Designate an Onboarding Mentor
Everyone starting a journey needs a guide. Managers are vital to a successful remote onboarding plan. Gallup research suggests that onboarding is viewed more favorably by employees whose managers actively participate.
A manager’s role in onboarding includes setting job expectations, explaining big-picture business goals and introducing new hires to co-workers. Managers can also model the company culture and help the new hire feel welcome within the team and the organizational community.
Because managers have many responsibilities, they shouldn’t be the only touch point for new hires. Assign each new hire an onboarding mentor — a staff member responsible for introducing the new hire to other employees and filling them in on the company’s culture.
This onboarding mentor should not be the direct manager. While the roles have some overlap, a mentor is a more casual relationship while still being supportive. New employees should feel comfortable asking any work-related question, large or small, to their mentors.
This mentorship doesn’t have to wait until the first official day. Create a process for introducing the mentor to the new hire as the go-to person for any questions or issues.
Set Clear Expectations
An important part of the onboarding process for employees is learning what is expected of them on a day-to-day basis. For remote workers, in particular, expectation-setting requires clear communication and documentation. These employees can’t just pop over to their manager’s desk to ask for clarity on expectations or goals, and they might not even be working the same hours as their manager
Clear expectations start with HR teams when they are designing the onboarding process means setting. They should spell out precisely what the job role entails, including the job’s responsibilities team or company’s timelines, deadlines and processes.
Some employers also list specific, time-based goals that they expect the new employee to complete as part of the onboarding process. For example, a new hire might be expected to complete job-specific training within the first two weeks on the job or schedule a certain number of sales meetings in the first 90 days,
Whatever your company’s specific onboarding expectations for each job role, ensure they are stated clearly and available on demand. Employees should not only understand what is required of them, but they should also have and understand the resources available that will help them do the job. Throughout the onboarding process, the manager and other relevant leaders should be available to answer employee questions about expectations, goals and learning.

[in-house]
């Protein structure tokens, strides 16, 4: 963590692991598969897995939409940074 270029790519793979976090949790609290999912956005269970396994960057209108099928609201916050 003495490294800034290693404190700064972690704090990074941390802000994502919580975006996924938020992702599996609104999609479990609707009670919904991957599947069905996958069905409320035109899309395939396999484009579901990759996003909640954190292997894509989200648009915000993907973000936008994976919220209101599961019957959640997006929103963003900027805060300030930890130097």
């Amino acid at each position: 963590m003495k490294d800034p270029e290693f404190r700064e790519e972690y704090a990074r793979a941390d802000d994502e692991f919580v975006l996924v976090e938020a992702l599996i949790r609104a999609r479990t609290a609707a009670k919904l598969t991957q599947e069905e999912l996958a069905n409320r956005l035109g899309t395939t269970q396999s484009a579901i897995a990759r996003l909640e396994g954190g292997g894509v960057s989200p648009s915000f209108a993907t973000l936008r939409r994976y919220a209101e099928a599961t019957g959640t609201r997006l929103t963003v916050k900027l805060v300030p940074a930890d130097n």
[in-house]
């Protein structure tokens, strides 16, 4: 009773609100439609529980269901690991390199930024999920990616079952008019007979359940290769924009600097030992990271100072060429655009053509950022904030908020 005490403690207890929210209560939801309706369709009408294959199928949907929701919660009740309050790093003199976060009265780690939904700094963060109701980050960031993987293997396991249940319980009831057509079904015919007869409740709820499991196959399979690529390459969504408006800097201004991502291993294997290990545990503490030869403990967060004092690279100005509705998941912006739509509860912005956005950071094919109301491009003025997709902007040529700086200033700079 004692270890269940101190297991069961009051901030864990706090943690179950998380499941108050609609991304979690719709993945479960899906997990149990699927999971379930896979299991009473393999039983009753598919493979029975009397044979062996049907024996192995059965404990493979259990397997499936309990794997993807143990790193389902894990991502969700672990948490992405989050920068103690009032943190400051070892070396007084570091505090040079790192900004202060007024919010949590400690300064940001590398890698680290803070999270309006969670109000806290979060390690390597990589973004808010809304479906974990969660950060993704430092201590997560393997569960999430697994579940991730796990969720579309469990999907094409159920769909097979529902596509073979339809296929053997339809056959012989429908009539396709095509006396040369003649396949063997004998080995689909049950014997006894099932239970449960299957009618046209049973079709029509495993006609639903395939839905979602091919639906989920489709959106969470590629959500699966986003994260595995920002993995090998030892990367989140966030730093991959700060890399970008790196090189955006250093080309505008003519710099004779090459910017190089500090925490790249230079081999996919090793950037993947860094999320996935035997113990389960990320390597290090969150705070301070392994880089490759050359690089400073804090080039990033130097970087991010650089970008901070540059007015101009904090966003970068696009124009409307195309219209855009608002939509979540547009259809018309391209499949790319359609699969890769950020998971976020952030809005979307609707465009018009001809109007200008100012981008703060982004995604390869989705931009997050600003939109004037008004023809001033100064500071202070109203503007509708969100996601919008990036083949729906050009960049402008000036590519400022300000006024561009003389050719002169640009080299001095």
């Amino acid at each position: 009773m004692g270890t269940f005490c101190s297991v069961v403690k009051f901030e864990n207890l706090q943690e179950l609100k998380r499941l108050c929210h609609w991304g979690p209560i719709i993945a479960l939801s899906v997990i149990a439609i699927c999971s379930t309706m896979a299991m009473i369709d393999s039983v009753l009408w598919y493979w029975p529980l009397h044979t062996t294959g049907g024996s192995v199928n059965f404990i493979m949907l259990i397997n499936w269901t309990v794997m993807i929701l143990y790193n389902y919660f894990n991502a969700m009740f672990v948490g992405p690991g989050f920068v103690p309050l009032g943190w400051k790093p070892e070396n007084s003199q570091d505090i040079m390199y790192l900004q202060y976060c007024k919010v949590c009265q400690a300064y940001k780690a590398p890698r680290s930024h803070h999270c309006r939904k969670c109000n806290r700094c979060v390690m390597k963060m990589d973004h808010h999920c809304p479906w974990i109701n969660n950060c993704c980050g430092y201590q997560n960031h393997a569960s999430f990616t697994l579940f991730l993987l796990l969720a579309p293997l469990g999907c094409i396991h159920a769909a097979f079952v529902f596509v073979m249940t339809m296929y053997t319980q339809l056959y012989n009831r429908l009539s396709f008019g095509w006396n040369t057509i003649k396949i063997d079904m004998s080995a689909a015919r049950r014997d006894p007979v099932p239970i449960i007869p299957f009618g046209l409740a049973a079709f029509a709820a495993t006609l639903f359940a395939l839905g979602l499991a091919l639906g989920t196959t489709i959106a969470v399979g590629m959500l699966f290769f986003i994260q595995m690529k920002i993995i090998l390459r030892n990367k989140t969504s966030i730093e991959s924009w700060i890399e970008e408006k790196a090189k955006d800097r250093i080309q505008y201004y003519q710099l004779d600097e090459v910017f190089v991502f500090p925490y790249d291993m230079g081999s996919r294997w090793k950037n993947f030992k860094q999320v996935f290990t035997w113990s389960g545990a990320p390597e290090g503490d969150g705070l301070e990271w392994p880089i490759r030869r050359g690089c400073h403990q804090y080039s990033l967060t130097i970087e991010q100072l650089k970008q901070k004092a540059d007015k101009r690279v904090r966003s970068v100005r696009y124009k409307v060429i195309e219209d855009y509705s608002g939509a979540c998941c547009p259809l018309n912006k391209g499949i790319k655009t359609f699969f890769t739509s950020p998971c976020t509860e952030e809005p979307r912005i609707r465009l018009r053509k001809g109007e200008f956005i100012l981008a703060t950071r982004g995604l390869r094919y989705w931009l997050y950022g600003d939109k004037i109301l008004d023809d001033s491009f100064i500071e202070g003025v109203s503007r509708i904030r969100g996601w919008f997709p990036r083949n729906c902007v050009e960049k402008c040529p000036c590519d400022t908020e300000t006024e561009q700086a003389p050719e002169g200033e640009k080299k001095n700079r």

The first days of a new job can be overwhelming, and having resource materials online for reference is helpful for all employees — not just new hires.
Request Employee Feedback
Onboarding is an evolving process that can always be improved, so make sure you’re asking for feedback from new employees. Like so many other parts of onboarding, this feedback can start before the first official day.
According to Talent Board data, only 26% of job candidates were asked for feedback before their first day. However, when those candidates are asked, almost all of them (91%) report a willingness to increase their relationship with the organization. That’s an excellent indicator of employee retention and loyalty. And these feedback processes are easy to implement because incoming employees will appreciate the chance to be heard.
Negative feedback about your remote onboarding process is inevitable, but look at it as an opportunity. Such feedback can reveal problems and allow your company to address them immediately and for future hires.
This feedback can be collected in numerous ways, including surveys, and such feedback can often be anonymized. Technology can make this process easier for remote team members who cannot offer in-person feedback. Whatever you do, make it clear to employees how their responses will be used and who will see them.
Keep Remote Employees Engaged
Remote onboarding is an ongoing process that extends far beyond the first day. While the immediate questions might be answered quickly, new employees working remotely still require check-ins on an ongoing basis.
Apply these best practices for remote onboarding to ensure that employees have the resources they need, feel a part of the culture and are productive from day one. Want to learn more? Explore Criterion HCM’s talent engagement solution.